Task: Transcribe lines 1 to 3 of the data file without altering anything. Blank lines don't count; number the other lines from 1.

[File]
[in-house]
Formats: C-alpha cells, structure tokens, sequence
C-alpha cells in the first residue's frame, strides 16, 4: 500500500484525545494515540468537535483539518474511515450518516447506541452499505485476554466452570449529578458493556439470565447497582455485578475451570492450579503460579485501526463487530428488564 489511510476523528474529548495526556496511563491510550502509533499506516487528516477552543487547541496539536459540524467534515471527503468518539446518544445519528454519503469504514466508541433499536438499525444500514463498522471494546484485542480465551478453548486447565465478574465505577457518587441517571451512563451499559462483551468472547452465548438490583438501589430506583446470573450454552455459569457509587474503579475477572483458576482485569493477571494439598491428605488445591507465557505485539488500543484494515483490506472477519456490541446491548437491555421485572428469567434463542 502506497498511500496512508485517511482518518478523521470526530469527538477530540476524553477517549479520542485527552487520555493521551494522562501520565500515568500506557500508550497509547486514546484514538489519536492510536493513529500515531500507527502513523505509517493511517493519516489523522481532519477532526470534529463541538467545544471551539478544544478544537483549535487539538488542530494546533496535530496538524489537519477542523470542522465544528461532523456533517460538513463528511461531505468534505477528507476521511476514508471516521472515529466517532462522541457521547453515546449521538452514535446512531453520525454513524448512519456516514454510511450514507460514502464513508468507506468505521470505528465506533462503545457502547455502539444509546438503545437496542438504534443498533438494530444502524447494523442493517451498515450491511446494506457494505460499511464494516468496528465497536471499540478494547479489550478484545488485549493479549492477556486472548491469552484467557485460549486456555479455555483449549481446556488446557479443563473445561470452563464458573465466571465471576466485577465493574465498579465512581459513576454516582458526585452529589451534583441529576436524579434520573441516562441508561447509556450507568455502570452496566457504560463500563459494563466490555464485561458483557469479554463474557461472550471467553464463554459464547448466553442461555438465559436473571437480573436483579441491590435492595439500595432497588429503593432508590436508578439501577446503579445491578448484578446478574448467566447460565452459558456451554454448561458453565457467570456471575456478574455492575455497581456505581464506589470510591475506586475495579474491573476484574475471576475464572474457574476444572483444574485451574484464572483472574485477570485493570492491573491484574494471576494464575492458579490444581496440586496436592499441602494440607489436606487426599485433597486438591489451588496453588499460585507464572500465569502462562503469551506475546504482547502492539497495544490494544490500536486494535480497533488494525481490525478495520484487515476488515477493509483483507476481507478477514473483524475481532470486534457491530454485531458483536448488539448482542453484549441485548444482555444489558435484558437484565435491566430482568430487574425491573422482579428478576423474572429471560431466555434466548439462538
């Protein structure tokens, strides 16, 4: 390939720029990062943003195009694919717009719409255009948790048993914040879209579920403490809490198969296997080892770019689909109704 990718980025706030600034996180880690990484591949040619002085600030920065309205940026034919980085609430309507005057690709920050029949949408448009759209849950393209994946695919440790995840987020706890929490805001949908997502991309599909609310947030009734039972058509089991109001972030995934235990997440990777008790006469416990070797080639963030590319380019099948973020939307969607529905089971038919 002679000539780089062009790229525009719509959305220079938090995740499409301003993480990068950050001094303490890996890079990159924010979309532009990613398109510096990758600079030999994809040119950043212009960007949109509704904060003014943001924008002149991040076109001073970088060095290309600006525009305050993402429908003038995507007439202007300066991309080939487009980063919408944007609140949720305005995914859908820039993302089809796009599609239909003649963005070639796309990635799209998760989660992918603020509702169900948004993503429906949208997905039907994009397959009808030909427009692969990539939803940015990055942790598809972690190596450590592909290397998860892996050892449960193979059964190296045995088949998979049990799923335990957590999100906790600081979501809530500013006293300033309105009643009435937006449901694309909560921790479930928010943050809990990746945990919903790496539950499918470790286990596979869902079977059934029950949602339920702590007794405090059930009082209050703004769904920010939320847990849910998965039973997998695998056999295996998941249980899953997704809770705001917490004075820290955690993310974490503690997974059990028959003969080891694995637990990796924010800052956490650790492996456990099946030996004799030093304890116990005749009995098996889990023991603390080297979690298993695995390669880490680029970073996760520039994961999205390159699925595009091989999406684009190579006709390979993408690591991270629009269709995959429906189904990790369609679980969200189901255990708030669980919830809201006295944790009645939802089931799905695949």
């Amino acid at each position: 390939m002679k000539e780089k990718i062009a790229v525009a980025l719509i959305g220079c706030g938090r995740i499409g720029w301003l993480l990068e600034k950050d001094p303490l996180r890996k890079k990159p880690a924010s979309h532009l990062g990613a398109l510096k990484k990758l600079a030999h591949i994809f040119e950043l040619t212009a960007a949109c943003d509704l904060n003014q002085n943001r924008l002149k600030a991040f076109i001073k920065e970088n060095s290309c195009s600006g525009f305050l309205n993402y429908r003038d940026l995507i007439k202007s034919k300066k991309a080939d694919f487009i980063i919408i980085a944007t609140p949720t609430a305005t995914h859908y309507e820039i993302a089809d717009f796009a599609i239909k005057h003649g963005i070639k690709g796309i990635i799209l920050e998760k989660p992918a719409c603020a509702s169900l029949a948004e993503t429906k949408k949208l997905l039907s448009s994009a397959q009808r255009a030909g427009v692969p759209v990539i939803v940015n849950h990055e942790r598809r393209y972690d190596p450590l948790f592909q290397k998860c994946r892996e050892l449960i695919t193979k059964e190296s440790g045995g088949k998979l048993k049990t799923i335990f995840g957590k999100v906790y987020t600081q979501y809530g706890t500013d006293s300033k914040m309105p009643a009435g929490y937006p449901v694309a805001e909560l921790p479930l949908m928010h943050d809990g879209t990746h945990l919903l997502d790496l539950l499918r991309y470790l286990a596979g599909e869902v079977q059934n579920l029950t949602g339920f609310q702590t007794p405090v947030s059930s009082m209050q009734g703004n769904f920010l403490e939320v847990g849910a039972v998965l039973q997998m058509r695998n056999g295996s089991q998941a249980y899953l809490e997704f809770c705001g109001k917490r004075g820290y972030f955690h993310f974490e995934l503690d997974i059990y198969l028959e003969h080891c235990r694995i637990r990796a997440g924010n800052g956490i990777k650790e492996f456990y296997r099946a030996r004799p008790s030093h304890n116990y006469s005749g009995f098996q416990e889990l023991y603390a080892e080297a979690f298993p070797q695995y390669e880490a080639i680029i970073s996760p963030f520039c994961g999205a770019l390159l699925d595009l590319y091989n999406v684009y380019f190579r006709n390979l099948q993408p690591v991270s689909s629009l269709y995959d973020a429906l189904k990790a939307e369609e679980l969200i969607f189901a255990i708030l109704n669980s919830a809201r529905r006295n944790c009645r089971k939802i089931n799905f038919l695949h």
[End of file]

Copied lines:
[in-house]
Formats: C-alpha cells, structure tokens, sequence
C-alpha cells in the first residue's frame, strides 16, 4: 500500500484525545494515540468537535483539518474511515450518516447506541452499505485476554466452570449529578458493556439470565447497582455485578475451570492450579503460579485501526463487530428488564 489511510476523528474529548495526556496511563491510550502509533499506516487528516477552543487547541496539536459540524467534515471527503468518539446518544445519528454519503469504514466508541433499536438499525444500514463498522471494546484485542480465551478453548486447565465478574465505577457518587441517571451512563451499559462483551468472547452465548438490583438501589430506583446470573450454552455459569457509587474503579475477572483458576482485569493477571494439598491428605488445591507465557505485539488500543484494515483490506472477519456490541446491548437491555421485572428469567434463542 502506497498511500496512508485517511482518518478523521470526530469527538477530540476524553477517549479520542485527552487520555493521551494522562501520565500515568500506557500508550497509547486514546484514538489519536492510536493513529500515531500507527502513523505509517493511517493519516489523522481532519477532526470534529463541538467545544471551539478544544478544537483549535487539538488542530494546533496535530496538524489537519477542523470542522465544528461532523456533517460538513463528511461531505468534505477528507476521511476514508471516521472515529466517532462522541457521547453515546449521538452514535446512531453520525454513524448512519456516514454510511450514507460514502464513508468507506468505521470505528465506533462503545457502547455502539444509546438503545437496542438504534443498533438494530444502524447494523442493517451498515450491511446494506457494505460499511464494516468496528465497536471499540478494547479489550478484545488485549493479549492477556486472548491469552484467557485460549486456555479455555483449549481446556488446557479443563473445561470452563464458573465466571465471576466485577465493574465498579465512581459513576454516582458526585452529589451534583441529576436524579434520573441516562441508561447509556450507568455502570452496566457504560463500563459494563466490555464485561458483557469479554463474557461472550471467553464463554459464547448466553442461555438465559436473571437480573436483579441491590435492595439500595432497588429503593432508590436508578439501577446503579445491578448484578446478574448467566447460565452459558456451554454448561458453565457467570456471575456478574455492575455497581456505581464506589470510591475506586475495579474491573476484574475471576475464572474457574476444572483444574485451574484464572483472574485477570485493570492491573491484574494471576494464575492458579490444581496440586496436592499441602494440607489436606487426599485433597486438591489451588496453588499460585507464572500465569502462562503469551506475546504482547502492539497495544490494544490500536486494535480497533488494525481490525478495520484487515476488515477493509483483507476481507478477514473483524475481532470486534457491530454485531458483536448488539448482542453484549441485548444482555444489558435484558437484565435491566430482568430487574425491573422482579428478576423474572429471560431466555434466548439462538